By comparing the current study’s findings with those of other prior studies, we noticed a higher prevalence of adverse psychological effect during the pandemic. A systematic review and meta-analysis done by Dennis et al. [19] concluded that the overall prevalence for any anxiety disorder during pregnancy was 15.2%. Furthermore, the prevalence of perinatal depression was 11.9%, as reported by Woody et al. [20]. Our finding is probably owing to the morbid nature of COVID-19 and its increasing mortality rate, in addition to the lack of high-efficiency vaccines and specific treatment and unpredictable effects on the mother and fetus.

It is highly beneficial to determine the predictors of such psychological disturbance among those women. Our study revealed that chronic medical disorder, low education, shortage of income, irregularity in antenatal care, and previous infection of the participant herself or one of her family members by COVID-19 are common predictors for either stress, anxiety, or depression.

The predictors vary between different studies, whereas others did not consider predictors. Lebel et al. [15] found that depression and general anxiety symptoms were directly related to worries of COVID-19 (threat to life, harm to baby, and not getting needed care) and feeling of isolation. At the same time, loss of employment had no effect. On the contrary, Effati-Daryani et al. [17] found that high level of education of the husband is directly related to depression, anxiety, and stress, whereas marital life satisfaction is inversely related to them. They demonstrated that a high level of education makes the person more understanding and reacts to the events. They also found that the more social support the husband provided, the greater the anxiety and stress, implying that the high reliance on the husband and fear of losing him can increase anxiety and stress. In China, Shangguan et al. [21] found that chronic illness during or prior to pregnancy and current oral medication for chronic illness were reported by more women in the anxiety group than in the nonanxiety group but having neighbors or relatives with a diagnosis of COVID-19 was not associated with anxiety. Notably, the significant predictors in our study were primarily related to the uncertainty of pregnant women about health care facilities.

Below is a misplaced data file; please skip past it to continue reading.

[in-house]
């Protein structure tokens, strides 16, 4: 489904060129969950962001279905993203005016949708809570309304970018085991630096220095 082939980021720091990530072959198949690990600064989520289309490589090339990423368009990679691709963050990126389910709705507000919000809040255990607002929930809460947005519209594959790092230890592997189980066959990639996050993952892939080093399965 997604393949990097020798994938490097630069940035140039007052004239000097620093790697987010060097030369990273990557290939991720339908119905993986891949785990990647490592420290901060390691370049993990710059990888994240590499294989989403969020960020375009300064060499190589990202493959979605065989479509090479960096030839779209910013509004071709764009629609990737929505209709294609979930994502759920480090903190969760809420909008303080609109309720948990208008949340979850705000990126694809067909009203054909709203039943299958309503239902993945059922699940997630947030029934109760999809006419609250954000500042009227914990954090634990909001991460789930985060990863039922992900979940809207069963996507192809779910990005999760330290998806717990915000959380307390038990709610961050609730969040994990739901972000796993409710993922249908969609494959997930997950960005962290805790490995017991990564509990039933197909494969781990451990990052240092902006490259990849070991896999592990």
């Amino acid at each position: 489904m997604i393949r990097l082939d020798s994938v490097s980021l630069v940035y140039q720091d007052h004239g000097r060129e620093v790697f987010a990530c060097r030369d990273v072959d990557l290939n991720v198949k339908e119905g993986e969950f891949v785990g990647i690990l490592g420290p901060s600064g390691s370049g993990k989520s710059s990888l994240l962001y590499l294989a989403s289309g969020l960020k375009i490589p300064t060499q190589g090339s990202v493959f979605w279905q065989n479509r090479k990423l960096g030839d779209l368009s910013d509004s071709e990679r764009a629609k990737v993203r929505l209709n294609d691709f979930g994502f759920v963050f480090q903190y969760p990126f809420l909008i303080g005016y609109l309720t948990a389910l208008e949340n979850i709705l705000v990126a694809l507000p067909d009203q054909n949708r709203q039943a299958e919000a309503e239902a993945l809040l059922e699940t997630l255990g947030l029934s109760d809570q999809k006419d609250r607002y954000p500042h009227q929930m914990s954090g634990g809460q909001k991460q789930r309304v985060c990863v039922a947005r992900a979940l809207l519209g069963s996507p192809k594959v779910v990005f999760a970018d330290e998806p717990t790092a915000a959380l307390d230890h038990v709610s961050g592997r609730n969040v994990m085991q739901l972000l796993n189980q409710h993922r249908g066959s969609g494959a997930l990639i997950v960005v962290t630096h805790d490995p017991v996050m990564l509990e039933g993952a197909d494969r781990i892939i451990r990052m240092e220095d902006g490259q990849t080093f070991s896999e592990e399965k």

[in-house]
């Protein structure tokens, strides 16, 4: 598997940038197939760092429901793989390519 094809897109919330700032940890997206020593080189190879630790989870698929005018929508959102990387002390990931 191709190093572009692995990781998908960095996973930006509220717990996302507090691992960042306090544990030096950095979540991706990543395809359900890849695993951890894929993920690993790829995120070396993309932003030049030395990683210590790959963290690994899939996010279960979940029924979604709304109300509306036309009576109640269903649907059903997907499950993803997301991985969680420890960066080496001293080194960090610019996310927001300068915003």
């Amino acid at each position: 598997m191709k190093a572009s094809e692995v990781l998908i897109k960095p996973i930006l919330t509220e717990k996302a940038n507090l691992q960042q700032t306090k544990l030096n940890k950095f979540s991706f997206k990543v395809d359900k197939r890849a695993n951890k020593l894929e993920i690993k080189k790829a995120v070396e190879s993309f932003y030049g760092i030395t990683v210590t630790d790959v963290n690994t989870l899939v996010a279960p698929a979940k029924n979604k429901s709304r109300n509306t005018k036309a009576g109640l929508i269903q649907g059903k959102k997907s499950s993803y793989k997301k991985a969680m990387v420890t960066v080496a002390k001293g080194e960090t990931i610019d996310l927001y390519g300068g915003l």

Another aim of our research was to assess participants’ perceptions of COVID-19 epidemiology and threats. According to the current study, approximately half of the participants believed that they were more susceptible to COVID-19 infection than nonpregnant and their antenatal clinic attendance represents an infection risk. Moreover, nearly two-thirds of the participants did not know if the virus transmitted vertically via the placenta and caused congenital anomalies to the fetus or not. Concerning these threats, the Royal College of Obstetrics and Gynaecology stated that pregnant women are no more or less susceptible to infection. Still, if they become infected, they are at risk of severe illness. Vertical transmission of COVID-19 infection is also uncommon, with no increased incidence of congenital anomalies [22].

A recent study on 178 pregnant women in Italy during the COVID-19 pandemic reported that 46.6% of them had anxiety due to their fear of potential fetal anomalies caused by COVID-19, 65% of them had a fear of intrauterine growth restriction, and 51% of them had fear of premature birth [23]. The results of Ahmed et al. [18] are in line with our study. Nearly all of their participants believed that the virus is transmitted vertically to the fetus, and pregnant women are more susceptible to infection, indicating a lack of awareness among Egyptian pregnant women toward COVID-19 infection.

The current study has some limitations: first, only pregnant women who had a cellphone with an internet connection were included in this study, and second, the lack of assessment of social predictors and their relation to the psychological status of pregnant women.

In conclusion, there was a high prevalence of anxiety, depression, and stress among the Egyptian pregnant women during the COVID-19 pandemic attributed to a variety of risk factors such as the limited income, low education, and previous history of COVID-19 infection of the participant or one of her family, in addition to the false concepts about the threats of COVID-19 infection.


  1. Raising the awareness of the population generally and the pregnant women, especially toward COVID-19 infection, is mandatory.
  2. Routine screening of all pregnant women for the psychological effect of COVID-19 pandemic should be done.
  3. Psychosocial support should be provided for pregnant women through hotlines or online counseling.
  4. Further studies are needed to assess other social variables and their relation to the psychological state and investigate the effect of any psychological disturbance on the maternal and neonatal outcomes.

Financial support and sponsorship


Conflicts of interest

There is no conflict of interest

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  [Figure 1]

  [Table 1], [Table 2], [Table 3], [Table 4], [Table 5], [Table 6], [Table 7]